As Ed Woodward and Jose Mourinho try and piece together a Manchester United team packed to the rafters with Galacticos, today marks the birthday of one of football’s greats – one who himself rejected a move to the Theatre of Dreams.
Back in 2003, the world awaited Ronaldinho’s next move as the Brazilian superstar, who captured the hearts of the global footballing family thanks to his majestic performances during the 2002 World Cup, geared up to leave Paris Saint-Germain.
With Sir Alex Ferguson preparing to sell David Beckham, the Red Devils needed a marquee name to replace the England captain and it seemed as if the Selecao samba star was set to move to the Premier League. Incoming Barcelona president Joan Laporta had promised to bring Beckham to the Camp Nou, though he would later spring a surprise in the transfer market, one that would ultimately change the landscape of European football.
Laporta joined forces with former Nike executive Sandro Rosell in order to win the presidential election at the Blaugrana and, not to be disappointed by Beckham’s decision to join arch-rivals Real Madrid, the latter relied on his friendship with Ronaldinho to steal him away from United’s grasp.
The rest is history. He became the focal point of Frank Rijkaard’s Barca side, a transformative presence that saw the Catalan giants return to the forefront of continental football. A talent of earth-shattering ability, he was the precursor to Lionel Messi, helping the Argentine prepare for his meteoric rise to previously uncharted summits of the beautiful game.
His time at the very top was reasonably short-lived, though. Never one to shy away from the glamorous lifestyle those in his position can so easily command, Ronaldinho’s discipline ultimately let him down. Even during his time in the French capital, concerns over his lifestyle would emerge.
Despite boasting a talent that saw him win a World Cup, league titles in Spain and Italy, the Champions League and two Ballon d’Or crowns, it seemed as if his head was only in the game for a few years. After achieving so much so quickly, he would easily become disinterested.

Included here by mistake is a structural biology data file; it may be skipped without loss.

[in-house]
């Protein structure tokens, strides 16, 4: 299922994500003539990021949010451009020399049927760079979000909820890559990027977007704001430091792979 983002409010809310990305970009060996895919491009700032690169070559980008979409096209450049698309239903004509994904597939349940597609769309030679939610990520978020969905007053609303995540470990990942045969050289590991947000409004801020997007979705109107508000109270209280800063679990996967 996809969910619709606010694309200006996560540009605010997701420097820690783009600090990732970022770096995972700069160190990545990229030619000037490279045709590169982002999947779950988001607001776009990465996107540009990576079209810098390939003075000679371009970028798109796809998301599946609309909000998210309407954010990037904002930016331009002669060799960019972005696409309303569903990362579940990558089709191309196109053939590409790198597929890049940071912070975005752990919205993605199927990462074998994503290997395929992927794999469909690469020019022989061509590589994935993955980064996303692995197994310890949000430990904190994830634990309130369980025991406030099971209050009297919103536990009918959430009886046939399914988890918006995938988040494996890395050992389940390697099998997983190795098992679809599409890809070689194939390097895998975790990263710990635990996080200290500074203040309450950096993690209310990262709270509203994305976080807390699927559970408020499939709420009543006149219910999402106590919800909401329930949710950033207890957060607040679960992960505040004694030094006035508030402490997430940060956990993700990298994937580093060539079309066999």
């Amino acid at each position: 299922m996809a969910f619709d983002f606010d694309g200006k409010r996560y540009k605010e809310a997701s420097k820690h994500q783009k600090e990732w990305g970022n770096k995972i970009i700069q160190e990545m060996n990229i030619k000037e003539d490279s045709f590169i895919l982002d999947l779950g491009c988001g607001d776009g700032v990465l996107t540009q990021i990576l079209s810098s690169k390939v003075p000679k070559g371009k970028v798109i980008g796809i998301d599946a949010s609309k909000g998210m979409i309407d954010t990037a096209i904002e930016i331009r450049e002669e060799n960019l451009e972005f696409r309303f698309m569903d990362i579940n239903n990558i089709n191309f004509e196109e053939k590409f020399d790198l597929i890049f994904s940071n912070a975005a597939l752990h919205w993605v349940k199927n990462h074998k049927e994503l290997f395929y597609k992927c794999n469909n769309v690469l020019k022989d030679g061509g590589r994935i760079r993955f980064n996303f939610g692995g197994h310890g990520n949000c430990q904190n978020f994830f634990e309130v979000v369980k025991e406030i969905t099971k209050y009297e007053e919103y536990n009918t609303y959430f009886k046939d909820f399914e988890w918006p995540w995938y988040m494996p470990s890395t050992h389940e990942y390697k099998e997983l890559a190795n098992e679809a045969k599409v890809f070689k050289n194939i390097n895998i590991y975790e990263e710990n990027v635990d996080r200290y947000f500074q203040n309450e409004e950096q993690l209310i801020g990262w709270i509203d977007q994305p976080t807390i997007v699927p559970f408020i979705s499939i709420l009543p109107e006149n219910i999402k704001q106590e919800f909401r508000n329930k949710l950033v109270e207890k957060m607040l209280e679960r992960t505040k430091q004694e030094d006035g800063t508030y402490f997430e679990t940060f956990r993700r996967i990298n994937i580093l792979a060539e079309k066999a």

In 2008, Simon Baskett of Reuters described him as a ‘toothy-grinned wizard who had the club under his spell for three glorious seasons’, but the Brazilian would leave as a bloated version of himself that year, let go by Pep Guardiola as the current Manchester City coach took Barcelona to new levels.
Elvis had left the building. In fact, he never really returned from the 2006 World Cup, a tournament in which Brazil were widely expected to retain their crown, though one that eventually proved to be a pivotal few months in his decline.
In stark contrast to his performances four years earlier, he failed to register either a goal or an assist over in Germany as the holders fell to France at the quarter-final stage as style consumed substance amid rumours about nightclubs and women swelled as a result of his escalating excess.
It seems a little harsh to suggest a man who won so much and had such a profound impact on one of the world’s most traditional footballing institutions never really fulfilled his talent, though it’s more indicative of just how good he actually was than it is overly weighty expectations.
Interestingly enough, Neymar – the latest superstar to hail from the most romantic footballing country in the world – has recently suggested he would be open to a move to the Premier League. Admitting he respects Manchester United (among others), the Barcelona forward’s signing would be a landmark one on these shores.
The current captain of Brazil and Messi’s heir-apparent, Neymar is undoubtedly one of the most marketable athletes in the world. Sure, there’s an element of the flash style that goes hand-in-hand with top footballers these days, though backed up by a substance not apparent in Ronaldinho.
A family man, the former Santos prodigy is a devout Christian, seeming to sway towards the Kaka mould, rather than the sort of lifestyle that derailed the likes of Ronaldinho and Adriano before him.
Although the intense levels of drama surrounding it would have you believe it, rarely do players plying their trade for the likes of Real or Barcelona leave for Premier League in their prime. However, the sort of money plundered into the Pogba deal only a few months ago shows what a financial powerhouse such as United can do in the market these days.
Though United are struggling to recapture the imperious aura that surrounded the Theatre of Dreams during Ferguson’s famed tenure in charge, Neymar’s comments only show what a huge club they still are. Two titans of Brazilian football, with entirely different personalities, have waxed poetic about their pulling power. After all, as former defender Gordon McQueen so aptly quipped even back in 1978, ”ask all the players in the country which club they would like to join and 99% would say ‘Manchester United’. The other 1% would be liars.”
Having missed out once, perhaps United should learn from the Ronaldinho saga and make Neymar a priority. They came so close before, but missing out again could cause further regression on the European stage.